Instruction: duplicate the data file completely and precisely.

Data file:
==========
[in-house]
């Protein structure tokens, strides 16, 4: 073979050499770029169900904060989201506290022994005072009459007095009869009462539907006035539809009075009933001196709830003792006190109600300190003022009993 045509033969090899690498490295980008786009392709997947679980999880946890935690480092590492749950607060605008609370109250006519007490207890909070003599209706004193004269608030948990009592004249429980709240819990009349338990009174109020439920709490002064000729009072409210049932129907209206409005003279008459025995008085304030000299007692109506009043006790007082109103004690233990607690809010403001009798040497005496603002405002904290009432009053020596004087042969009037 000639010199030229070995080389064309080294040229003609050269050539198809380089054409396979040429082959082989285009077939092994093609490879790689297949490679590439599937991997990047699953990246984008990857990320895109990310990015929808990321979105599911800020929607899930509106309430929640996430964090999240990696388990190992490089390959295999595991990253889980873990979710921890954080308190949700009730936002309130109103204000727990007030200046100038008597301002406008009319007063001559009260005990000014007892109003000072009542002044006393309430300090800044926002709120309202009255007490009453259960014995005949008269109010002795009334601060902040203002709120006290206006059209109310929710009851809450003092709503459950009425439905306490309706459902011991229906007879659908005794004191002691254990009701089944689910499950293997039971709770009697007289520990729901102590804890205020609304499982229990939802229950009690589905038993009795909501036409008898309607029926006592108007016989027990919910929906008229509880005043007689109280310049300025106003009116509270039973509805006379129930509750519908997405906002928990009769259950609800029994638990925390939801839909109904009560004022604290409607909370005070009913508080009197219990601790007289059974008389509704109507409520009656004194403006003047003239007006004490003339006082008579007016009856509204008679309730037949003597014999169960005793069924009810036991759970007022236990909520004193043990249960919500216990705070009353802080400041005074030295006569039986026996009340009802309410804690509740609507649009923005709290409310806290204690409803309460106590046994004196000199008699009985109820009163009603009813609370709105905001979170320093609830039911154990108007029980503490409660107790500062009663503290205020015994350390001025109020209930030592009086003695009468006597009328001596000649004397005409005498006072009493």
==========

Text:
[in-house]
């Protein structure tokens, strides 16, 4: 073979050499770029169900904060989201506290022994005072009459007095009869009462539907006035539809009075009933001196709830003792006190109600300190003022009993 045509033969090899690498490295980008786009392709997947679980999880946890935690480092590492749950607060605008609370109250006519007490207890909070003599209706004193004269608030948990009592004249429980709240819990009349338990009174109020439920709490002064000729009072409210049932129907209206409005003279008459025995008085304030000299007692109506009043006790007082109103004690233990607690809010403001009798040497005496603002405002904290009432009053020596004087042969009037 000639010199030229070995080389064309080294040229003609050269050539198809380089054409396979040429082959082989285009077939092994093609490879790689297949490679590439599937991997990047699953990246984008990857990320895109990310990015929808990321979105599911800020929607899930509106309430929640996430964090999240990696388990190992490089390959295999595991990253889980873990979710921890954080308190949700009730936002309130109103204000727990007030200046100038008597301002406008009319007063001559009260005990000014007892109003000072009542002044006393309430300090800044926002709120309202009255007490009453259960014995005949008269109010002795009334601060902040203002709120006290206006059209109310929710009851809450003092709503459950009425439905306490309706459902011991229906007879659908005794004191002691254990009701089944689910499950293997039971709770009697007289520990729901102590804890205020609304499982229990939802229950009690589905038993009795909501036409008898309607029926006592108007016989027990919910929906008229509880005043007689109280310049300025106003009116509270039973509805006379129930509750519908997405906002928990009769259950609800029994638990925390939801839909109904009560004022604290409607909370005070009913508080009197219990601790007289059974008389509704109507409520009656004194403006003047003239007006004490003339006082008579007016009856509204008679309730037949003597014999169960005793069924009810036991759970007022236990909520004193043990249960919500216990705070009353802080400041005074030295006569039986026996009340009802309410804690509740609507649009923005709290409310806290204690409803309460106590046994004196000199008699009985109820009163009603009813609370709105905001979170320093609830039911154990108007029980503490409660107790500062009663503290205020015994350390001025109020209930030592009086003695009468006597009328001596000649004397005409005498006072009493």